1. A significant drop in COVID cases 
  2. Widespread vaccinations 

Restrictions like social distancing and smaller group sizes will play a smaller role, according to that survey.

Understandably, in light of these sentiments, the same report found 85% of organizations will increase their investment in virtual events over the next year to address the hesitation to join in-person events. Additionally, 72% of associations plan to create new forms of non-dues revenue, including educational opportunities available in a virtual or hybrid setting. 

Three Hybrid or Online Industry Event Challenges and How to Address Them

As more industry trade organizations explore virtual event opportunities to regain lost revenues from their canceled or delayed in-person events—and provide new value for their members—many teams will face a common set of initial planning hurdles.

When planning your next virtual or hybrid industry event, ensure your team fully explores these areas:

Challenge 1: Creating value for members in a virtual setting

First and foremost, your team needs to understand how it will create value for your event attendees. What do they hope to gain from the experience, and how can you deliver sessions, content, and networking opportunities to meet these needs? 

We recommend you survey your members ahead of your virtual or hybrid event to learn what they hope to gain from the experience. Seek to understand how comfortable your members are at the prospect of in-person gatherings, what challenges they face, and what resources they need to succeed. 

As you learn what your attendees expect from your event, your team can better tailor its goals to assess whether your event was successful.

Challenge 2: Transitioning an in-person event to a virtual event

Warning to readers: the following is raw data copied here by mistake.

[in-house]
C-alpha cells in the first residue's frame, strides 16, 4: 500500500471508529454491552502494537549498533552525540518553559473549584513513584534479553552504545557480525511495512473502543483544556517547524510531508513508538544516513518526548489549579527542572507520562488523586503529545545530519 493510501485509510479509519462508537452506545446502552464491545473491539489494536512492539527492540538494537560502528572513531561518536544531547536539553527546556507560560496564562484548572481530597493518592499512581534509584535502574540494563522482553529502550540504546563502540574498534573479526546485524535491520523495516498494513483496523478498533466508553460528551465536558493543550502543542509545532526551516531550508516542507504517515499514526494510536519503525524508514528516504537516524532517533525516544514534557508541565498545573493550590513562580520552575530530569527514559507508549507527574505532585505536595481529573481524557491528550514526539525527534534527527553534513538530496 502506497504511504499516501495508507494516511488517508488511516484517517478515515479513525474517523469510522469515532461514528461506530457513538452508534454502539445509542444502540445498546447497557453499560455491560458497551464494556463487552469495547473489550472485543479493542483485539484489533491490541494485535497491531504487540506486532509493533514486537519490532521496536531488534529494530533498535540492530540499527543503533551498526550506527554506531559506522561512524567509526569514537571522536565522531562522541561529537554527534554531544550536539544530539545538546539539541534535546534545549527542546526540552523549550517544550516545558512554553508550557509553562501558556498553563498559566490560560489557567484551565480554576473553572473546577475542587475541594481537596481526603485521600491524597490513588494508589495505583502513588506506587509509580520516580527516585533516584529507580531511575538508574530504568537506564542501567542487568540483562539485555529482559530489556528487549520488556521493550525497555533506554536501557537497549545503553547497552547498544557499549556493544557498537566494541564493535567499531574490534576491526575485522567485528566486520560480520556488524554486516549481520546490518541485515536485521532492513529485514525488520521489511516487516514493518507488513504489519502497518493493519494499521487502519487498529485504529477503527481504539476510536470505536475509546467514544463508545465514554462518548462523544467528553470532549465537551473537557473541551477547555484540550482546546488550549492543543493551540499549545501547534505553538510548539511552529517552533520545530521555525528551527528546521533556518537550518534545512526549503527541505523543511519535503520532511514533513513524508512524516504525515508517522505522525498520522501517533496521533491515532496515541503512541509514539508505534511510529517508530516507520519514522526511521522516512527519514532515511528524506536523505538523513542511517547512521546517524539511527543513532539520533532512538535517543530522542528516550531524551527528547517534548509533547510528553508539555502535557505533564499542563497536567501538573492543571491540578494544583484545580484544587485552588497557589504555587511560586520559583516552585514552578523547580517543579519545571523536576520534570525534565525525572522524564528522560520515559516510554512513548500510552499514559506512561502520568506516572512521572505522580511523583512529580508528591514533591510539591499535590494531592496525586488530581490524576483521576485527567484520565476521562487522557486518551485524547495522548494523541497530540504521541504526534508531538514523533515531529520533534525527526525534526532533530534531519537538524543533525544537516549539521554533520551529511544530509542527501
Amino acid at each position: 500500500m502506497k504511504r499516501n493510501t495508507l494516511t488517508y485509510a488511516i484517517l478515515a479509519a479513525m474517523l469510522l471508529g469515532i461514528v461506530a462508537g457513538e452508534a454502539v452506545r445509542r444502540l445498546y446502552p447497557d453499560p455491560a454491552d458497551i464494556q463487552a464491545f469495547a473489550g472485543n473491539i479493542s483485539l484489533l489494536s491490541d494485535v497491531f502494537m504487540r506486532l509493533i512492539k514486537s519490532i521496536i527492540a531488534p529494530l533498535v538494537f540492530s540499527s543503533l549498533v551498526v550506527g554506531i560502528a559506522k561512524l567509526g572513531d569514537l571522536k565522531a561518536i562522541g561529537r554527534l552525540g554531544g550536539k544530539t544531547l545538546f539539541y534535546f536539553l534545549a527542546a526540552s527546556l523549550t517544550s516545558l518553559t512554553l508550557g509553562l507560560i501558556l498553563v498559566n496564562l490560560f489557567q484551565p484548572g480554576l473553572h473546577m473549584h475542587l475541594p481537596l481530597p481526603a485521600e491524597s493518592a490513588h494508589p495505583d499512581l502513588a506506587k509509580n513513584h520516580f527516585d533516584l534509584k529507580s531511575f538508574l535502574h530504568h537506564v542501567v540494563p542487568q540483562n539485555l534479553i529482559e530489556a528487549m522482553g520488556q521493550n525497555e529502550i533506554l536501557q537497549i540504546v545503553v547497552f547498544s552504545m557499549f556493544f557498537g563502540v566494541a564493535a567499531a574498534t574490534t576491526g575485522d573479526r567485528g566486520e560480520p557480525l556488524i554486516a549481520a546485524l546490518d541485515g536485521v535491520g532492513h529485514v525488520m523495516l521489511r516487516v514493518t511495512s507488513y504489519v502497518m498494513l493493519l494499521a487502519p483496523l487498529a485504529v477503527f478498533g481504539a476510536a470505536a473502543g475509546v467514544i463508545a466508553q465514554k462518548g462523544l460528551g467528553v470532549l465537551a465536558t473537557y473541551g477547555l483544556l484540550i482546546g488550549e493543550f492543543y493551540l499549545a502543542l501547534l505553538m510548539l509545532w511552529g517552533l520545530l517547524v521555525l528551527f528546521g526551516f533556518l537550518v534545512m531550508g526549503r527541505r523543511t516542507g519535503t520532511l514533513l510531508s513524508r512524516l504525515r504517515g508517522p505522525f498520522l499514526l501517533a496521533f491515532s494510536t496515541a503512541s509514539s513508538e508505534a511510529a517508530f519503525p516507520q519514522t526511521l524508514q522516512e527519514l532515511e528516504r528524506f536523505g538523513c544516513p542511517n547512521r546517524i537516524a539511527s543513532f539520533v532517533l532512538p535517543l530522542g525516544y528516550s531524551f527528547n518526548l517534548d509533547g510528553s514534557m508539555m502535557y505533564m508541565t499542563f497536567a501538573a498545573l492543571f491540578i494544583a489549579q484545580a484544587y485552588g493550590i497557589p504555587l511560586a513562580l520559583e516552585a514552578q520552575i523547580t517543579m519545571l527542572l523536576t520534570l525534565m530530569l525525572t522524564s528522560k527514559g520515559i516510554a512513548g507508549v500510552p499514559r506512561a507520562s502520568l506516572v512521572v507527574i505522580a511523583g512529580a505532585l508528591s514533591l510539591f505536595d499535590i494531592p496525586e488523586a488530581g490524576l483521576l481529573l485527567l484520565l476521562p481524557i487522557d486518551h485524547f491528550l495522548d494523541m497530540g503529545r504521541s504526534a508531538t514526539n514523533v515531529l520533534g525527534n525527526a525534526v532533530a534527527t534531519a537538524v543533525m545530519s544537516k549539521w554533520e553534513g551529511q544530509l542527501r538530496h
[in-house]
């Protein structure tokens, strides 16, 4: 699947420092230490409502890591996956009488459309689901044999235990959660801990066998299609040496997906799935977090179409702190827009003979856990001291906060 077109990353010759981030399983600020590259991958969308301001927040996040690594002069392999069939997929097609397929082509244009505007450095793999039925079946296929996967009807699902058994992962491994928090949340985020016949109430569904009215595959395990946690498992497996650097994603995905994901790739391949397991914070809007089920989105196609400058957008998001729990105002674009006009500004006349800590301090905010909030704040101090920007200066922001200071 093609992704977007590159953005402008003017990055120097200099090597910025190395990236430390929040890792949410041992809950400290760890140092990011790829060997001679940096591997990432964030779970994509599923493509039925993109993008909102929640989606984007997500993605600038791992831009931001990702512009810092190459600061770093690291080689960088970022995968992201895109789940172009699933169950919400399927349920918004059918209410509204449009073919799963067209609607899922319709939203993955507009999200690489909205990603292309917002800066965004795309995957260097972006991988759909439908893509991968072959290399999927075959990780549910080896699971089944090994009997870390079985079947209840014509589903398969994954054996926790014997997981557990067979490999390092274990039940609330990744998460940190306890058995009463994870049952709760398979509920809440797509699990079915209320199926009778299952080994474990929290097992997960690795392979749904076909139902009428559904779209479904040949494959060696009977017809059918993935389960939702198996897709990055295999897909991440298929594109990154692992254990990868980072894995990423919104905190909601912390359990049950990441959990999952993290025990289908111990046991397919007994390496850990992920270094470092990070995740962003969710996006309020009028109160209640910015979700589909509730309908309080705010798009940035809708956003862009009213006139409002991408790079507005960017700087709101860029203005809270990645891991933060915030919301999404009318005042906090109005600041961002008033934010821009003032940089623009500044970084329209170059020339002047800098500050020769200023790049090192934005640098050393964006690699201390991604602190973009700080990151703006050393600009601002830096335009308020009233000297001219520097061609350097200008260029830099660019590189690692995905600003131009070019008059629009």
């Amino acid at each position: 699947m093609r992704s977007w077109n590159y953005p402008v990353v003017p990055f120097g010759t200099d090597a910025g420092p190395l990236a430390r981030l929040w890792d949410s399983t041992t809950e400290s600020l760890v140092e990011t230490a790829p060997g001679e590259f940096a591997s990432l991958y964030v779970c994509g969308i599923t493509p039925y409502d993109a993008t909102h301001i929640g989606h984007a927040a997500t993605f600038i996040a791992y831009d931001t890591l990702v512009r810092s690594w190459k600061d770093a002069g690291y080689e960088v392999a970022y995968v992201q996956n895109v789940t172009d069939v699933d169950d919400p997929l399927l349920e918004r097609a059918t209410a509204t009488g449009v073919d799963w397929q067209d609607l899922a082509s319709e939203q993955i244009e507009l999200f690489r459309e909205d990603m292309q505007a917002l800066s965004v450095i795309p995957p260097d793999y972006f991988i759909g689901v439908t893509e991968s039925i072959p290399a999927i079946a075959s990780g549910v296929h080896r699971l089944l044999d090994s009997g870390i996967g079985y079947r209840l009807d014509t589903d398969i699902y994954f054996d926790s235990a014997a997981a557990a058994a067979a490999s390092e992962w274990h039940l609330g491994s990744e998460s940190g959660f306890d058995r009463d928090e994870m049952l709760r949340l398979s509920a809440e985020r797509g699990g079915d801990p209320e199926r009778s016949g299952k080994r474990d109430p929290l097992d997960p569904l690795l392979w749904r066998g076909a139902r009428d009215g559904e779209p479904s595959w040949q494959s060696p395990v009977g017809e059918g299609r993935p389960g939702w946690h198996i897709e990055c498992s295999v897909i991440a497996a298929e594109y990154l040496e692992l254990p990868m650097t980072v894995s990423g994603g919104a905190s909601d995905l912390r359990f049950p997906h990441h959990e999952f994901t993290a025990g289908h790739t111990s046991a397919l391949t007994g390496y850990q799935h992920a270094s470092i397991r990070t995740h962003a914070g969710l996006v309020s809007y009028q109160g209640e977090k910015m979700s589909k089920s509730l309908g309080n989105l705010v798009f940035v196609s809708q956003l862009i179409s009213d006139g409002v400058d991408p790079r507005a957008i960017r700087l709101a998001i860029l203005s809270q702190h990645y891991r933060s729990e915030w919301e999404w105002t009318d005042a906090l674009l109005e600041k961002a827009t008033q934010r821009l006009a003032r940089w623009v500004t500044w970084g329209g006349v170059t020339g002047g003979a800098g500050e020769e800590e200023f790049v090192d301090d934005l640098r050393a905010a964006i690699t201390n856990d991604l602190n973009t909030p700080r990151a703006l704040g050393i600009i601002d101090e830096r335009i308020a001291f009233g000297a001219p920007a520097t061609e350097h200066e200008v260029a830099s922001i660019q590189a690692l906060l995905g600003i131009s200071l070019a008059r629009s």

Even if you have a clear understanding of what your association members hope to gain from your event, all teams are challenged with transitioning an in-person event to a virtual setting. 

Overcome this hurdle by designing your event to be entirely virtual, and then add a complementary in-person experience (if your pre-event survey suggests your community would like an in-person component) around it. 

Planning online-first will help your team map the various connections (or disconnections) within your event experience. Ensure there is a seamless journey for your attendees, from when they first hear about your event, register, join your event, and later access its replays—all while keeping networking and cross-platform engagement opportunities front and center for everyone. 

Challenge 3: Creating value for event exhibitors and sponsors in a virtual or hybrid setting

Keeping your event exhibitors and sponsors happy is vital to ensure long-term event success. If exhibitors or sponsors fail to see the value in partnering for your event, they will likely stop supporting your activities, limiting the potential value for your attendees.